With the conclusion of the Suruga Monkey arc at the end of the Part 1 box set, we proceed into the last two arcs in Part 2 and the end of a well-made series – but do these couple of stories make Bakemonogatari a great watch throughout?
It’s worth pointing out that the show is a fifteen episode series, which might confuse a few people if they believe this box set only contains four or five episodes; it’s instead a seven episode box set which is great as it helps to flesh out the last arc of the series.
The box set starts after the events of the Suruga Monkey arc, with Araragi and Suruga travelling to an abandoned shrine on top of a hill, to place a talisman for Oshino. While walking up they pass a middle school student whom Araragi notes that he may have met before. Once the talisman is placed, Suruga finds a large amount of bloodied snakes near a tree; since the only person who recently went to that shrine was that middle school girl, Araragi investigates and later finds out that she is Nadeko Sengoku (they first met when they were kids) and questions her about this strange event.
The arc is named ’Nadeko Snake’ and is sadly the weakest one overall, not because of its short two-episode length but due to the character it focuses on. Nadeko Sengoku and her short past with Araragi isn’t that interesting and her personality is pretty lame too, mainly being a quiet, shy girl.
Not to say that the arc is bad at all, it contains most of what makes Bakemonogatari great, it helps that Suruga is present throughout these episodes and her chemistry with Araragi makes it really enjoyable, plus the opening theme for the arc is one of the most catchiest songs in anime.
Still, unlike the two episodes after Hitagi Crab arc where Senjogahara remains a strong character and is entertaining through most of Bakemonogatari, Nadeko’s screen time is very limited and proves mostly a forgettable character, as it shown during the final arc. Still the conclusion can get intense and has a satisfying end.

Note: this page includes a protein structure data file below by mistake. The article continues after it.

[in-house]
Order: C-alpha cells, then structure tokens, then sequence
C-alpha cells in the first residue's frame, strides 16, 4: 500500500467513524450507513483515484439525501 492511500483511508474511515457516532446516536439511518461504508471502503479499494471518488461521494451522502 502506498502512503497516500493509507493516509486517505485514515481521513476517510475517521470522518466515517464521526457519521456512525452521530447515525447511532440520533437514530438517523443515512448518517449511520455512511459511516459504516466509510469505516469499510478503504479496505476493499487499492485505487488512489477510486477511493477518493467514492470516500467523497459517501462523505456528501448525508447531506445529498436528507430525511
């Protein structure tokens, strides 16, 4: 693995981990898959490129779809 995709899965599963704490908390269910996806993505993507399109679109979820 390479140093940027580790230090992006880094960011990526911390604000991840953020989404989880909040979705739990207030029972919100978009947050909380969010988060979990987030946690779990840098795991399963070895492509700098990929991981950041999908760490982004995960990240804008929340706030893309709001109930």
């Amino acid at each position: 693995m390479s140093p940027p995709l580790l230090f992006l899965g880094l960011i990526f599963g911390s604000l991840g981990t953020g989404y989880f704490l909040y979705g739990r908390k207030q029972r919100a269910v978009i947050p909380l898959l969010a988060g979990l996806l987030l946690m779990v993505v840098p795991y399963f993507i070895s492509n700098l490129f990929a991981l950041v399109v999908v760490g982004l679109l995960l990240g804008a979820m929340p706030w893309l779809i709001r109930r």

Also I will note that the Nadeko Snake arc has some uncomfortable fan-service scenes but it’s not too drastic.
The final arc ‘Tsubasa Cat’ focuses on another reoccurring character – Tsubasa Hanekawa, who has been starting to get headaches and further opens up to Araragi about her struggling personal life. We also get our first glimpse of what happened during Golden Week, when a transformed cat-eared Tsubasa Hanekawa drained the energy of any victim. Once the effects start coming back to Tsubasa, Araragi once again asks Meme Oshino for his help to stop Tsubasa’s cat apparition from appearing again.
Unlike the previous arcs, this one contains five episodes, and the show never wastes a minute in discovering why Tsubasa is turning into this cat apparition. It’s also an arc where Araragi and Senjogahara’s romantic relationship is solidified with probably one of the most surprising and heartfelt romantic moments in the form of Episode 12. This ties into the arc in the final episodes and adds depth to Tsubasa’s character which I give huge credit to.
So, as you can see, Bakemonogatari Part 2 is easily worth your money just for that arc alone. The positives I mentioned in my Part 1 review apply here as well: the show continues to look fantastic, the dialogue is witty and comical as always, with multiple anime references and breaking the fourth wall which made me laugh for the most part. Again, if you were somehow expecting more action in this box set, then you will be disappointed.
The excellent character commentary returns with Nadeko and Oshino talking over the ‘Nadeko Snake’ arc, and the ‘Tsubasa Cat’ commentary contains most of the main characters talking over different episodes and offering some variety.
Again the extras contains Textless OPs, EDs and trailers
In Summary: If you have already picked up Part 1, then picking this up is a no-brainer, which makes Bakemonogatari an easy recommendation for anyone looking for a comedy/supernatural show.